WHEN ENTERING A Jewish synagogue, one’s eyes are drawn to the front of the sanctuary where the Aron Kodesh, the Holy Ark, stands.
Behind the doors sits the focal point of Jewish life — one or more Torah scrolls, often referred to as the Tree of Life.
The Torah, literally the first five books of the Bible, also refers to the entire Jewish Bible. “It is a tree of life to all who grasp it, and whoever holds on to it is happy; its ways are pleasantness and all its paths are peace,” (Proverbs 3:17-18).
When the Torah is brought out of the ark, people stand, and as it is carried into the congregation, they reach out with their prayer books or the fringes of their prayer shawls to touch the covering.
Then as the Torah passes, congregants enter the aisles and follow it, singing songs of praise.
Last week, seven weeks after Passover, Jews celebrated the holiday of Shavuot, meaning weeks.
Originally, it was an agricultural holiday where Israelites were instructed to take their harvest to the Temple.
However, after the Temple was destroyed and agriculture became less important, the focus of the holiday became the giving of the Torah on Mt. Sinai.
On Shavuot, in many synagogues the Torah scroll is unrolled, the congregation stands in a circle and everyone carefully holds onto it from the top so the entire Torah can be seen. It is a powerful experience.
One can see where the words are written in what looks like waves. This is the Song of the Sea.
The Ten Commandments clearly stand out by the way they are arranged on the parchment with obvious breaks between each of them.
The study of the Ten Commandments is an important part of Shavuot, recited as part of services.
Recently, our community gathered for a Shavuot study session.
We held it at a congregant’s home up in the mountains (our “Sinai”).
We brought traditional flowers and greenery, recited and discussed the Ten Commandments, took a walk through the woods and, because eating dairy is a tradition, ate ice cream sundaes.
Our Torah study definitely brought us “ways of pleasantness” and “paths of peace.”
One of the ways we studied was to have each person decide which commandment was the most significant for them and then re-number them in their order of importance. The other activity was to imagine if there could only be one commandment, which one would they choose?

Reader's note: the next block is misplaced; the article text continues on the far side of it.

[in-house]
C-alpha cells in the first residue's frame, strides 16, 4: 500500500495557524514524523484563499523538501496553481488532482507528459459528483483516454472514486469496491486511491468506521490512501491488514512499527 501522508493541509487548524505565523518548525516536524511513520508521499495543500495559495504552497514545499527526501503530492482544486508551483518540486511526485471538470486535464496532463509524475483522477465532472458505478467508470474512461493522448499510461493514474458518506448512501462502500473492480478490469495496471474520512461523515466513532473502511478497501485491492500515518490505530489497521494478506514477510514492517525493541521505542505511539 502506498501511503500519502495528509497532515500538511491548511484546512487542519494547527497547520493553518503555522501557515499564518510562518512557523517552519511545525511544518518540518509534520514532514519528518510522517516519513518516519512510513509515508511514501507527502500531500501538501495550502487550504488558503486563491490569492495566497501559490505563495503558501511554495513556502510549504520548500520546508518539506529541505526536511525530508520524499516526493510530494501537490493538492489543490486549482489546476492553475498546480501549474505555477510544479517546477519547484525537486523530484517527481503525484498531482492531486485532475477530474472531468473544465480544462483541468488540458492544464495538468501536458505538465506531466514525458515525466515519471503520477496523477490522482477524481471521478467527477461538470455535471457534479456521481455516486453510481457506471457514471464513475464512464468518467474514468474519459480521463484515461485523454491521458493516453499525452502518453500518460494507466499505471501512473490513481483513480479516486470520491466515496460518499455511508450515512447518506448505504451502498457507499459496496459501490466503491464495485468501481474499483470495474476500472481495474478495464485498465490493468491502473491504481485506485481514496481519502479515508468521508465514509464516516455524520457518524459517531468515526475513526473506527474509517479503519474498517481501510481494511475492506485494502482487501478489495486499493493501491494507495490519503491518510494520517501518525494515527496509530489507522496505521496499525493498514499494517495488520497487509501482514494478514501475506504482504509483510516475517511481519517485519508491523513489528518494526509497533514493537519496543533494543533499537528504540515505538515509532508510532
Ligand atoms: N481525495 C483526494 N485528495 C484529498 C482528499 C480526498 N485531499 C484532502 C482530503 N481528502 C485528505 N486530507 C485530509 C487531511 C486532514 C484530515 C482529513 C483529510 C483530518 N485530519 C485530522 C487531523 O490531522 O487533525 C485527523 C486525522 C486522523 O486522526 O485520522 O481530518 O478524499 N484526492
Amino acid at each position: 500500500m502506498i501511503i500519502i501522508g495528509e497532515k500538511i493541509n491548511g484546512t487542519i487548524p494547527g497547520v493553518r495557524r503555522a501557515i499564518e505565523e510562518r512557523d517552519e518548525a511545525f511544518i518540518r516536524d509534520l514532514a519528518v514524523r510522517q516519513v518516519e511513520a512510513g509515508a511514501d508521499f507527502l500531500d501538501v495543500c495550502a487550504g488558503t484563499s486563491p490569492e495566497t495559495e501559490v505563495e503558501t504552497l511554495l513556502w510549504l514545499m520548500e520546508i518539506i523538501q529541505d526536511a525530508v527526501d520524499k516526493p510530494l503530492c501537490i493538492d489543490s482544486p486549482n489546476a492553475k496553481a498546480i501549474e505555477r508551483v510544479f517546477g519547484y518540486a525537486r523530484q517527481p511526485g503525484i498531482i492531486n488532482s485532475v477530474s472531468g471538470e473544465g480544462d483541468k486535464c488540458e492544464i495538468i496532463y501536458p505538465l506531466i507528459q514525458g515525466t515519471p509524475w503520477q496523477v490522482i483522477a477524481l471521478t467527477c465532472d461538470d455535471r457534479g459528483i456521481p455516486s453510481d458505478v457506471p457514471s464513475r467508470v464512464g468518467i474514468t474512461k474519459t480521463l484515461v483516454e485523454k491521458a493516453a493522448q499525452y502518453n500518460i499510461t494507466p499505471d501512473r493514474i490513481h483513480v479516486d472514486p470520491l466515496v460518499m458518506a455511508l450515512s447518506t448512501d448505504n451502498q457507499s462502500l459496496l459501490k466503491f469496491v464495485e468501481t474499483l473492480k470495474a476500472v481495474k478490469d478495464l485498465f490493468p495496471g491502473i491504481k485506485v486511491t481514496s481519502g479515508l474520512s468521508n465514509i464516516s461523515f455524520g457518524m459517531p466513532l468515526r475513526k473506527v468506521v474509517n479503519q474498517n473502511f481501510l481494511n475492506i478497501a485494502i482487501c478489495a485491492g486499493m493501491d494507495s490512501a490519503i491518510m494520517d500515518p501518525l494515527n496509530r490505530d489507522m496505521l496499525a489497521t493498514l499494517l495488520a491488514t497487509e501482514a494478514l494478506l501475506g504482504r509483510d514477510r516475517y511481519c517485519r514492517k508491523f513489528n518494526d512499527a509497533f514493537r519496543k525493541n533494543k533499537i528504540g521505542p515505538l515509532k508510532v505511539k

Both of these tasks led to lively discussions with individuals defending their choices and having a dialogue about others’ preferences. It was much harder to do than people expected, and several kept changing their minds about their choices.
That led to a discussion of why the Commandments, which in Hebrew are actually called Aseret Hadibrot, the Ten Statements, were deemed so important that they are in the Torah twice, once in Exodus and again in Deuteronomy.
We pondered their relevance in today’s world, and how violating the commandments can lead to far-reaching consequences.
For example, bearing false witness has a direct connection to the chaos and even violence that has resulted from recent years of spreading disinformation and conspiracy theories.
Another example of possible serious repercussions by not following the commandments is that of the fourth, commonly explained as not taking God’s name in vain.
However, the actual translation of this commandment says “Thou shall not misuse the name of God,”meaning one should not do anything evil or hurtful while claiming it’s being done in God’s name.
We then had an interesting discussion about laws currently being passed using interpretations from a minority religious viewpoint, when in fact, those analyses are not how most faith traditions see them.
Recent regulations regarding abortion, LGBTQ rights and the banning of books are causing a great deal of pain and suffering in our society.
For most religious people, using the name of God to defend these laws is a violation of the fourth commandment.
As we study the Torah, we see that it has much to teach us no matter the world in which we live.
Rabbi Chaim Stern says it so beautifully, “As I receive Torah, so may I, through what I am and what I do, be a revelation of Torah to those around me. Make of me a scroll for truths You will inscribe on my heart.”
Kein yehi ratzon. Shalom.
Issues of Faith is a rotating column by religious leaders on the North Olympic Peninsula. Suzanne DeBey is a lay leader of the Port Angeles Jewish community. Her email is email@example.com.